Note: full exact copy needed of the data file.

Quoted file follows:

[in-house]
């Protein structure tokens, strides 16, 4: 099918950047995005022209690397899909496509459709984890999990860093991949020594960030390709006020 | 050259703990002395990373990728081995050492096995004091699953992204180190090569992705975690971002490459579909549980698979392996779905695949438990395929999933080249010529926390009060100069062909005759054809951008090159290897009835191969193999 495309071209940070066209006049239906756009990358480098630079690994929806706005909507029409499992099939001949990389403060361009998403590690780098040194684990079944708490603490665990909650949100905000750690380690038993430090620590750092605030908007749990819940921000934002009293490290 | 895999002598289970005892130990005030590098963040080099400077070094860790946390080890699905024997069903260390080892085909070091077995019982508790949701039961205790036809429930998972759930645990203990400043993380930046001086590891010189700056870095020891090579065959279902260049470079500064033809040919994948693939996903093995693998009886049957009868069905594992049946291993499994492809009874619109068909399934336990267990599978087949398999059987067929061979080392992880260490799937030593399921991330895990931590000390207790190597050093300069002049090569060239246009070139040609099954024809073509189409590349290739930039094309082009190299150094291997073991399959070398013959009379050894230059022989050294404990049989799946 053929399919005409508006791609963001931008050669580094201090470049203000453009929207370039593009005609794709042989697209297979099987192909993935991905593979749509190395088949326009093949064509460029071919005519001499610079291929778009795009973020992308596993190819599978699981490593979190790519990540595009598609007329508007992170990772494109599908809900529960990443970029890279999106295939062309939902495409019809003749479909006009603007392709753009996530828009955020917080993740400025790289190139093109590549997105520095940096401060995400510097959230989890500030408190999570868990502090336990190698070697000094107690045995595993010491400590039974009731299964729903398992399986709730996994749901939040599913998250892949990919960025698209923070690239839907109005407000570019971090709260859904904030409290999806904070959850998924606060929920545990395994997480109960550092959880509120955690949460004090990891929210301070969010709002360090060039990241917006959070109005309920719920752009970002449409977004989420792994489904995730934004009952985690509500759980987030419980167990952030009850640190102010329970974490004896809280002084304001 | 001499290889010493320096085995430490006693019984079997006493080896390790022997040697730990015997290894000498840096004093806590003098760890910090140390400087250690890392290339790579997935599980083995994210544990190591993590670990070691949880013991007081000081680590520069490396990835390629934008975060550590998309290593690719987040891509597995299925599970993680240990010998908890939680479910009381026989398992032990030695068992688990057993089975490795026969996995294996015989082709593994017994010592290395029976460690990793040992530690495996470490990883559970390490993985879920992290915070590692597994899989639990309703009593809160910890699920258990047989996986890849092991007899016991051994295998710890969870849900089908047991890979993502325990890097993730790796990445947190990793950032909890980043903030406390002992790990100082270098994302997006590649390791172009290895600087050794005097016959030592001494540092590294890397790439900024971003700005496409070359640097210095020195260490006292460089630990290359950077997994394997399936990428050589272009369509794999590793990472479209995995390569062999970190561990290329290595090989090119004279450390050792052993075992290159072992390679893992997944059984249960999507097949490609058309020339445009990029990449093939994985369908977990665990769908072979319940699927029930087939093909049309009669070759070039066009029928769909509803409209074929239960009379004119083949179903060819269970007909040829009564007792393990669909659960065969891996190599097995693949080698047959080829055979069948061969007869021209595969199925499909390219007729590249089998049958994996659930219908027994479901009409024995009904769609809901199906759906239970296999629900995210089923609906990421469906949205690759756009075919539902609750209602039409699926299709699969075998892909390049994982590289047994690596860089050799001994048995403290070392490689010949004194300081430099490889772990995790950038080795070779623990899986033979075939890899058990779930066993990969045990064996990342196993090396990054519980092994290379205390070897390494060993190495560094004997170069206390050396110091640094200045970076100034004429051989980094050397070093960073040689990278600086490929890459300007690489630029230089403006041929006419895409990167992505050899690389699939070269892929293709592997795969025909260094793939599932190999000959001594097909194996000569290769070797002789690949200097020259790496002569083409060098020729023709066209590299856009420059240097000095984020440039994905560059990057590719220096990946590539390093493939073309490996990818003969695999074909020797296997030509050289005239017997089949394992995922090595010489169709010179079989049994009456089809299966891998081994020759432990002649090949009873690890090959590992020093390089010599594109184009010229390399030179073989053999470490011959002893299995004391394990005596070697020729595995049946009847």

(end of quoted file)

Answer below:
[in-house]
């Protein structure tokens, strides 16, 4: 099918950047995005022209690397899909496509459709984890999990860093991949020594960030390709006020 | 050259703990002395990373990728081995050492096995004091699953992204180190090569992705975690971002490459579909549980698979392996779905695949438990395929999933080249010529926390009060100069062909005759054809951008090159290897009835191969193999 495309071209940070066209006049239906756009990358480098630079690994929806706005909507029409499992099939001949990389403060361009998403590690780098040194684990079944708490603490665990909650949100905000750690380690038993430090620590750092605030908007749990819940921000934002009293490290 | 895999002598289970005892130990005030590098963040080099400077070094860790946390080890699905024997069903260390080892085909070091077995019982508790949701039961205790036809429930998972759930645990203990400043993380930046001086590891010189700056870095020891090579065959279902260049470079500064033809040919994948693939996903093995693998009886049957009868069905594992049946291993499994492809009874619109068909399934336990267990599978087949398999059987067929061979080392992880260490799937030593399921991330895990931590000390207790190597050093300069002049090569060239246009070139040609099954024809073509189409590349290739930039094309082009190299150094291997073991399959070398013959009379050894230059022989050294404990049989799946 053929399919005409508006791609963001931008050669580094201090470049203000453009929207370039593009005609794709042989697209297979099987192909993935991905593979749509190395088949326009093949064509460029071919005519001499610079291929778009795009973020992308596993190819599978699981490593979190790519990540595009598609007329508007992170990772494109599908809900529960990443970029890279999106295939062309939902495409019809003749479909006009603007392709753009996530828009955020917080993740400025790289190139093109590549997105520095940096401060995400510097959230989890500030408190999570868990502090336990190698070697000094107690045995595993010491400590039974009731299964729903398992399986709730996994749901939040599913998250892949990919960025698209923070690239839907109005407000570019971090709260859904904030409290999806904070959850998924606060929920545990395994997480109960550092959880509120955690949460004090990891929210301070969010709002360090060039990241917006959070109005309920719920752009970002449409977004989420792994489904995730934004009952985690509500759980987030419980167990952030009850640190102010329970974490004896809280002084304001 | 001499290889010493320096085995430490006693019984079997006493080896390790022997040697730990015997290894000498840096004093806590003098760890910090140390400087250690890392290339790579997935599980083995994210544990190591993590670990070691949880013991007081000081680590520069490396990835390629934008975060550590998309290593690719987040891509597995299925599970993680240990010998908890939680479910009381026989398992032990030695068992688990057993089975490795026969996995294996015989082709593994017994010592290395029976460690990793040992530690495996470490990883559970390490993985879920992290915070590692597994899989639990309703009593809160910890699920258990047989996986890849092991007899016991051994295998710890969870849900089908047991890979993502325990890097993730790796990445947190990793950032909890980043903030406390002992790990100082270098994302997006590649390791172009290895600087050794005097016959030592001494540092590294890397790439900024971003700005496409070359640097210095020195260490006292460089630990290359950077997994394997399936990428050589272009369509794999590793990472479209995995390569062999970190561990290329290595090989090119004279450390050792052993075992290159072992390679893992997944059984249960999507097949490609058309020339445009990029990449093939994985369908977990665990769908072979319940699927029930087939093909049309009669070759070039066009029928769909509803409209074929239960009379004119083949179903060819269970007909040829009564007792393990669909659960065969891996190599097995693949080698047959080829055979069948061969007869021209595969199925499909390219007729590249089998049958994996659930219908027994479901009409024995009904769609809901199906759906239970296999629900995210089923609906990421469906949205690759756009075919539902609750209602039409699926299709699969075998892909390049994982590289047994690596860089050799001994048995403290070392490689010949004194300081430099490889772990995790950038080795070779623990899986033979075939890899058990779930066993990969045990064996990342196993090396990054519980092994290379205390070897390494060993190495560094004997170069206390050396110091640094200045970076100034004429051989980094050397070093960073040689990278600086490929890459300007690489630029230089403006041929006419895409990167992505050899690389699939070269892929293709592997795969025909260094793939599932190999000959001594097909194996000569290769070797002789690949200097020259790496002569083409060098020729023709066209590299856009420059240097000095984020440039994905560059990057590719220096990946590539390093493939073309490996990818003969695999074909020797296997030509050289005239017997089949394992995922090595010489169709010179079989049994009456089809299966891998081994020759432990002649090949009873690890090959590992020093390089010599594109184009010229390399030179073989053999470490011959002893299995004391394990005596070697020729595995049946009847």